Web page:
Reg Newton sadly died suddenly in 1965, and was succeeded by Professor Alan Ross. In 1964 a “revolt” was reported due to the suspension of Saturday teas as no suitable “tea woman”could be found. A House Committee was formed and lady members now formed a rota to provide teas. The fabric of the ageing pavilion was of increasing concern, made worse by visiting vandals and rodents.During the early 1970s, notable events were an exhibition of croquet at Cannon Hill Park by John Solomon and Professor Bernard Neal, and the formation of The West Midlands Federation of Croquet Clubs at the instigation of Alan Girling. Dr. R.C. (Ray) Jones joined the Club, and became increasingly involved in its activities taking over as Chairman in 1981. He was instrumental in the new pavilion project and a major recruitment drive. A side issue for Ray was a Miss Finlay from the Edgbaston Girls High School who frequently complained to him thatour younger lads frequently “looked at” and even wolf-whistled through our fence at her girls on the school playing ground.
In spite of such minor annoyances, Ray was able to raise the amount of just under £4,000 for a new clubhouse from grants from Birmingham City Council, The Sports Council, donations from former president John Meacham and other members, and various fund-raising activities. A loan and grant from the Croquet Association was also obtained – this was something of a first and a proving ground for such assistance, which is now regarded as reasonably normal.In 1983 the old club house was finally demolished, and replaced by our existing one.
The construction was by an organisation called “Community Action” in which young men who had got into difficulty (or had no training) worked under the supervision of a professional foreman. This organisation was funded by the City and the Club paid only for the materials, not for the labour.
The new pavilion was officially opened on 23rd July by Councillor Norman Green, of the Sports Council of Birmingham with Alan Oldham, representing The Croquet Association in attendance.
In 1985 and 1986 the Club hosted visits of USA and Australian test teams to play warm up matches against a West Midlands team prior to the MacRobertson Shield. West Midlands won on both occasions.
By 1987 membership had increased to well over 60 and during the early 1990s the Club continued to thrive. By 2001, however, membership had once again dwindled.
A major flood in that year almost destroyed lawn 3. It was decided to appoint Chris Bennett (who had been an active member of the Club during the early 1960s and again from 1982) to manage the Club, in particular to oversee lawn repairs and organise a renewed recruitment effort. This enabled a long-term development plan to be put in place.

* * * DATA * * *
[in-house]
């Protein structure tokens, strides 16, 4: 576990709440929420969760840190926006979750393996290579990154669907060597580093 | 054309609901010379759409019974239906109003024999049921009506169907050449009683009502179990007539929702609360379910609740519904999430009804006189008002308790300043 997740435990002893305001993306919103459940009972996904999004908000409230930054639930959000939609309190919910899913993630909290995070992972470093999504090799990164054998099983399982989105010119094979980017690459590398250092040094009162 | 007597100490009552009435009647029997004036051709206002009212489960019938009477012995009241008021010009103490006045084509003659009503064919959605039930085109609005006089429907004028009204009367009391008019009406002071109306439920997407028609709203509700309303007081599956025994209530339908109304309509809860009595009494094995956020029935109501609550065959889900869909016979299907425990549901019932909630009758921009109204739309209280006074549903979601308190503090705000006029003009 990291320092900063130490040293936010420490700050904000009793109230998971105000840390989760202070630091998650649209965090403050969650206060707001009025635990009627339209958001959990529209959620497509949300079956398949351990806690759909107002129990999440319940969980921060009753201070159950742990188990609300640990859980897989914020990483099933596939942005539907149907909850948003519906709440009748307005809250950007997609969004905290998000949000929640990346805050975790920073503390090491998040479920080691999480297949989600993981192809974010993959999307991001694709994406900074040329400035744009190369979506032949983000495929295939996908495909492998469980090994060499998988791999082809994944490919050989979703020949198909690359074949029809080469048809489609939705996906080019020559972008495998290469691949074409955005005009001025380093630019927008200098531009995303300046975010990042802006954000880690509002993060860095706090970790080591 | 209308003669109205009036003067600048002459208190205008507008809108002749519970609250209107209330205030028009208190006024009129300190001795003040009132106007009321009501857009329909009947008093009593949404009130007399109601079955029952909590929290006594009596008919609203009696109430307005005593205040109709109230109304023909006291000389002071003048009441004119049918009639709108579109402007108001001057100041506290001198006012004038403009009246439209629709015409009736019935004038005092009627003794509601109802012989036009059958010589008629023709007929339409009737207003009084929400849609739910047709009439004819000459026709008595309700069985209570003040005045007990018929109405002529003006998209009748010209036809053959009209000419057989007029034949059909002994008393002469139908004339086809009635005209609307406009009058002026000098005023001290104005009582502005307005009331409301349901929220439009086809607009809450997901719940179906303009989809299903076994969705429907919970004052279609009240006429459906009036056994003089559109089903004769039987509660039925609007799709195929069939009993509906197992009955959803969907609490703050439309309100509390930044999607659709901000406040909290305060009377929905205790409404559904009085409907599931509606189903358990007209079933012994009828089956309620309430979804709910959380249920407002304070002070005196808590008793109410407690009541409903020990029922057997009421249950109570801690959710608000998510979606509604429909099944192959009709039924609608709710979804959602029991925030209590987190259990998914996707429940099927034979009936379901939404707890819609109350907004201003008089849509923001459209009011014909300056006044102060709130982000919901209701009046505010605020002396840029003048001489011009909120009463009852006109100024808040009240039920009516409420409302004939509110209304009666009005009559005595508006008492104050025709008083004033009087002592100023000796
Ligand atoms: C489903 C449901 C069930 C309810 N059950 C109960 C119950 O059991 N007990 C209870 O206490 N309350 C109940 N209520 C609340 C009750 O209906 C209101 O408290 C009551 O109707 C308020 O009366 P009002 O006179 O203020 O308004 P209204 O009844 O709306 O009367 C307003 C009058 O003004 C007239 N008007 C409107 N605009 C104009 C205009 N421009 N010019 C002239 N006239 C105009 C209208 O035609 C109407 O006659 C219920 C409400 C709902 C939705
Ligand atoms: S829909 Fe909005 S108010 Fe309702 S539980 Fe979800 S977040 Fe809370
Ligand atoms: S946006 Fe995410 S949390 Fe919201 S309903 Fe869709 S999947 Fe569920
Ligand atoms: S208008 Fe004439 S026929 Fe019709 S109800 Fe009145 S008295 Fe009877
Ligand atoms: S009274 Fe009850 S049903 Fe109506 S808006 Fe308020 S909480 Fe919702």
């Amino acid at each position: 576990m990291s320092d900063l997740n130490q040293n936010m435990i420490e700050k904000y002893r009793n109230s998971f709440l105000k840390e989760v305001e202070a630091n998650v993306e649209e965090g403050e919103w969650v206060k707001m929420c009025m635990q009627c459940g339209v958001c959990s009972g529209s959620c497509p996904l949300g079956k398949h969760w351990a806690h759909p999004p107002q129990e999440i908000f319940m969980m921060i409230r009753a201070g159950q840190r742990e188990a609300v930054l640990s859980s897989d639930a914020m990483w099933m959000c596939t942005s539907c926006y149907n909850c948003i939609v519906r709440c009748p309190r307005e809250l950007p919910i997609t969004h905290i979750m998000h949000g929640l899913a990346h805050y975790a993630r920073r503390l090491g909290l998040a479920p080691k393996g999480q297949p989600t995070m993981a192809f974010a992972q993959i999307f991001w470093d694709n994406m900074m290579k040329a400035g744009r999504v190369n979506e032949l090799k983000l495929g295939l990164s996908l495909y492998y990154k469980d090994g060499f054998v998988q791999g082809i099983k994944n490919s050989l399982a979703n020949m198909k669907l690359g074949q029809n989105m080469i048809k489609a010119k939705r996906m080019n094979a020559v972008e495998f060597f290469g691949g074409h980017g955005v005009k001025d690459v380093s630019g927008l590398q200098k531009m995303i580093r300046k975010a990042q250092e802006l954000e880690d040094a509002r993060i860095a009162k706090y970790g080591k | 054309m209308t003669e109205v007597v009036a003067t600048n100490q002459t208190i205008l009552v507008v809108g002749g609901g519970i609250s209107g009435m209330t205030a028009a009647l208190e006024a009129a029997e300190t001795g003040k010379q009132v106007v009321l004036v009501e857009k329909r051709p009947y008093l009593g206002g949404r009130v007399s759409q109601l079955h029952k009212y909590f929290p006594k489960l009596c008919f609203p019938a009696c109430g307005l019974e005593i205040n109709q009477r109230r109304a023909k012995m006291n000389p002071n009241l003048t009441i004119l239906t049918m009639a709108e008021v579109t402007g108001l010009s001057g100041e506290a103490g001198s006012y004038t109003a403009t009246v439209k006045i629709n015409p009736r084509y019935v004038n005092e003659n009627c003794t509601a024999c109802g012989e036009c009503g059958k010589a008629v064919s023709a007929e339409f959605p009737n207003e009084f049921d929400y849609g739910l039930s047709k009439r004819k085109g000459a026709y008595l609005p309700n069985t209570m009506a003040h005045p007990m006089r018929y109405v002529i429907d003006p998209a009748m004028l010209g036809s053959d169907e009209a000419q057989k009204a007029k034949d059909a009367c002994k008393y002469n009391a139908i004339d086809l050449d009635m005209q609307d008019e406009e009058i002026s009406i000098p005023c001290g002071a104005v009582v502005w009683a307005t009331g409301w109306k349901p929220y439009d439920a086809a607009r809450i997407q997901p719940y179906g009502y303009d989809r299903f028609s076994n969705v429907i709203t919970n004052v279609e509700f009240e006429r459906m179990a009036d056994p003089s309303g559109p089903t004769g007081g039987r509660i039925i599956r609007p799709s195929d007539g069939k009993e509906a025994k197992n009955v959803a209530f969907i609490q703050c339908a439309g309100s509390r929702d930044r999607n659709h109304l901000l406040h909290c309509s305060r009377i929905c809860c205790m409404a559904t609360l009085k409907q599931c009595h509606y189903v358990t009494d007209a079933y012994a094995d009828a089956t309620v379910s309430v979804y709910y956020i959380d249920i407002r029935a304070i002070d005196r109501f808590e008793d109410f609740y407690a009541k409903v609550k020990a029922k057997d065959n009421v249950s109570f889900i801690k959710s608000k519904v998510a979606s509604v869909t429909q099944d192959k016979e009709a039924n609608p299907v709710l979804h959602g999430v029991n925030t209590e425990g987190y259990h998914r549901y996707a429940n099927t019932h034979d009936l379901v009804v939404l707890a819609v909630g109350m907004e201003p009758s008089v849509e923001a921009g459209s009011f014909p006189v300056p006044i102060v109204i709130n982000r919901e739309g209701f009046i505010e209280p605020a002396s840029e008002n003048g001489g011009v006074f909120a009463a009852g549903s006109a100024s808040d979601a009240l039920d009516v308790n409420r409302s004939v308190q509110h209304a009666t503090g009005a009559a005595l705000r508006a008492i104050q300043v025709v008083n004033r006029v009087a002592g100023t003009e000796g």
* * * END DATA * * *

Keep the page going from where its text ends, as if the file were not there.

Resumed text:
In 2003 Edgbaston hosted an International between England and South Africa: the teams were captained by Robert Fulford and Reg Bamford, the then world ranked nos. 1 and 2. The South African team included that country’s two first black players, Meschack Mazibuko and Victor Dladla both of whom had been coached by Chris during his winters there. England were the winners, and an official visit from the Lord Mayor and Lady Mayoress of Birmingham made it a memorable occasion.
In August 2005 Edgbaston were co-hosts with Cheltenham, Bristol and Nailsea of The World Croquet Federation Championships. 50 of the world’s top players from fourteen different countries competed at Edgbaston over the five days of the tournament.
The Club benefited massively from this event, with major tree surgery being done by its landlords, Calthorpe Estates, and its neighbours – the police ground, and a grant from Birmingham City Council which provided the Club with a new mower and other machinery, new mallets and Dawson tournament balls.
In 2005 Edgbaston set up its website. In 2006 we increased our subscriptions to cover the running costs of the Club, and have decided – due to lack of precise records -to celebrate our Centenary year. We now look forward to the next 100 years .As a quid pro quo for this, however, our landlords Calthorpe Estates agreed to meet the cost of connecting an electricity supply from our neighbours, the Edgbaston High School for Girls, to our pavilion. So we are no longer in the dark ages!